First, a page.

Social information processing theory

Social information processing theory

Social information processing (SIP) theory is an interpersonal communication theory that suggests that online interpersonal relationship development might require more time to develop than traditional face-to-face relationships. Joseph Walther developed this theory in 1992.

Once established, online personal relationships demonstrate the same relational dimensions and qualities as face to face relationships. Online personal relationships may help facilitate relationships that would not be formed in face to face world due to intergroup differences.


A theory of online communication

There have been numerous attempts by researchers to formulate a theory that explains the nature of online interactions. While the earliest theories focused on more negative aspects, frequently depicting online communication as depersonalizing, more recently developed theories are more optimistic, characterizing online interactants as capable of forming impressions and relationships with those they meet online. One such theory is called social information processing (SIP) theory. SIP theory, often referred to as "cues filtered in," proposes that despite the lack of nonverbal communication inherent in online interactions, people formulate ways to give off and interpret individuating information.[1] Instead, people seek out and interpret cues that serve as substitutes of nonverbal communication, such as use of emoticons and time stamps. We know from various studies conducted face-to-face (f2f) that people, by their very nature, are motivated in interactions with others to "reduce interpersonal uncertainty, form impressions, and develop affinity (535)."[1] This is found in online interactions as well. SIP theory thus constructs people as beings capable of adopting and interpreting alternate methods to form impressions of others in the absence of cues present in f2f interactions. Instead of passively allowing the internet to influence and shape people’s communication behaviors, people use the internet and the clues it provides to interpret and form impressions of others. People are thus capable of taking a low-bandwidth media and using the limited cues it provides us with to construct perceptions of others.


Despite the fact that social information processing theory offers a more optimistic perspective through which to perceive of and analyze online interactions, the theory is not without its criticisms. Even though Walther (2002) proposes that users of computer-mediated communication (CMC) have the same interpersonal needs as those communicating face-to-face, he proposes that the lack of visual cues inherent in CMC are disadvantages to be overcome over time.[1] Thus, because the internet is a lower bandwidth medium through which to communicate than face-to-face interaction, more time is needed for interactants to get to know one another.[1] The fact that proponents of SIP theory still conceive of the internet medium as impoverished or lacking, firmly roots SIP theory in the "loss camp" of CMC. Walther's (2002) claim that over time CMC may be able to match face-to-face communication in its "socialness" proves to be anathema to the theory's assumption that the internet is a social medium.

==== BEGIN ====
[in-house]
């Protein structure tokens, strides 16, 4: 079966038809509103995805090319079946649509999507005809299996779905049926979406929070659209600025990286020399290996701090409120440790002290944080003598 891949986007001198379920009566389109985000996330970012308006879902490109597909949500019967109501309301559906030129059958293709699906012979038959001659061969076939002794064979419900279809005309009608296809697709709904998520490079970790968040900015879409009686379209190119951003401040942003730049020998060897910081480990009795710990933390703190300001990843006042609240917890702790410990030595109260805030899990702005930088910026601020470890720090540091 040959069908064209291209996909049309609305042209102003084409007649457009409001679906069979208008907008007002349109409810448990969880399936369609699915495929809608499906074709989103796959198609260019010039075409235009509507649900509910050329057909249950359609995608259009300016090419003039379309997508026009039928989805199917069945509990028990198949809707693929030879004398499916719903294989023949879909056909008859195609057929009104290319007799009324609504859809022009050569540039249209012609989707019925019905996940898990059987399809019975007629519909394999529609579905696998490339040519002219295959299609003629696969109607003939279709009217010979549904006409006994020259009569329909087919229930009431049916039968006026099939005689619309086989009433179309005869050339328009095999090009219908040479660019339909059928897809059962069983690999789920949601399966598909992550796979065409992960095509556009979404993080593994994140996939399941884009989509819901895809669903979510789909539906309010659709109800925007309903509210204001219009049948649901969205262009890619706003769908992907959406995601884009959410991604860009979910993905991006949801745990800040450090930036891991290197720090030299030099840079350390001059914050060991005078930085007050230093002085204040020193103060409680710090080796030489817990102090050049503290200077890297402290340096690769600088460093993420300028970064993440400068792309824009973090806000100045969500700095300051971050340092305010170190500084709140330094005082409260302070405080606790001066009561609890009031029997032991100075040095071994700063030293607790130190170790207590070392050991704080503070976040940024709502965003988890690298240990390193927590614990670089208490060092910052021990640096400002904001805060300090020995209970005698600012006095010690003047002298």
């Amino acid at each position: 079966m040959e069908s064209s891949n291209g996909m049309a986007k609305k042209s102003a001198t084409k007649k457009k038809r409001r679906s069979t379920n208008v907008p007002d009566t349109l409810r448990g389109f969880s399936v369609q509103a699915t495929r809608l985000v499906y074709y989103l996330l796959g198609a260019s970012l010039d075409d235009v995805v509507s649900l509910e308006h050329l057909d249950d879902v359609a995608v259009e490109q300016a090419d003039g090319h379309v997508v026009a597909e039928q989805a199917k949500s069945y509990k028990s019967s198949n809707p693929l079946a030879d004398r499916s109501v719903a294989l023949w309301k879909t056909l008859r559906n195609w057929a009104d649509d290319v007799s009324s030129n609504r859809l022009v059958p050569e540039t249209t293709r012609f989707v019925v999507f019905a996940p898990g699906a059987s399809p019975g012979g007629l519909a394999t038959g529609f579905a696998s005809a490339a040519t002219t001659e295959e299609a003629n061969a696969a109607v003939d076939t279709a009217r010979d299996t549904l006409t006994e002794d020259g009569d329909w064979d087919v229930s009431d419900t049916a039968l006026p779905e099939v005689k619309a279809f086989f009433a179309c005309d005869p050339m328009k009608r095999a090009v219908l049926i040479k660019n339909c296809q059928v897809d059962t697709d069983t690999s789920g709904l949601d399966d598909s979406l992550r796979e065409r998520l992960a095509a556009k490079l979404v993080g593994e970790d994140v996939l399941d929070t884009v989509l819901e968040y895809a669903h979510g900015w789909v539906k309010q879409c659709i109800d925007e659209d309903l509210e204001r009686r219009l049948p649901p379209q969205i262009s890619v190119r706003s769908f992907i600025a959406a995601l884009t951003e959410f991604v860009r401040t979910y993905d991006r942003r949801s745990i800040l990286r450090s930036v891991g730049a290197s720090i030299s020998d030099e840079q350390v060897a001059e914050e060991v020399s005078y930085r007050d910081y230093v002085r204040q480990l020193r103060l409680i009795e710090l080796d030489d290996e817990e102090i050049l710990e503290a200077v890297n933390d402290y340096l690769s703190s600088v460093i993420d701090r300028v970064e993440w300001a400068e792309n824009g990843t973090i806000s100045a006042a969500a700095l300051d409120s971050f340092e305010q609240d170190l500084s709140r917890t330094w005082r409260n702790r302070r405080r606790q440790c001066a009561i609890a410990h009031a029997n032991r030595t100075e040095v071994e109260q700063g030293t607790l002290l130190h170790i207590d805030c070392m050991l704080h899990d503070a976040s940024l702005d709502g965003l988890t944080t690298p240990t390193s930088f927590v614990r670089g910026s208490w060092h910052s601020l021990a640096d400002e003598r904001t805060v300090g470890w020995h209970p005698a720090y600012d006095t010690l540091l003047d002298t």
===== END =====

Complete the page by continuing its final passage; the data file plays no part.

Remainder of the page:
Furthermore, many of Walther's hypotheses prior to conducting studies ultimately banked on the misguided assumption that social behavior would be greater in face-to-face interactions than online. In one such study conducted in 1995, Walther used this very hypothesis, but added that differences in socialness between the two media would disappear in time.[2] Walther was surprised to find that his results turned out to be contrary to this prediction. The results showed that, regardless of time-scale, CMC groups were rated higher in most measures of relational communication than those participating in the face-to-face condition.[2]

See also


  1. ^ a b c d Walther, J. B., & Parks, M. (2002). Cues filtered out, cues filtered in. Handbook of interpersonal communication. Thousand Oaks, CA: Sage Publications.
  2. ^ a b Joinson, Adam. (2003). Understanding the psychology of Internet behavior. Palgrave Macmillan.

Further reading

  • Joinson, Adam. (2003). Understanding the psychology of Internet behavior. Palgrave Macmillan.
  • Walther, J. B. (1992). Interpersonal effects in computer-mediated interaction: A relational perspective. Communication Research, 19, 52–90.
  • Walther, J. B., & Parks, M. (2002). Cues filtered out, cues filtered in. Handbook of Interpersonal Communication. Thousand Oaks, CA: Sage Publications.

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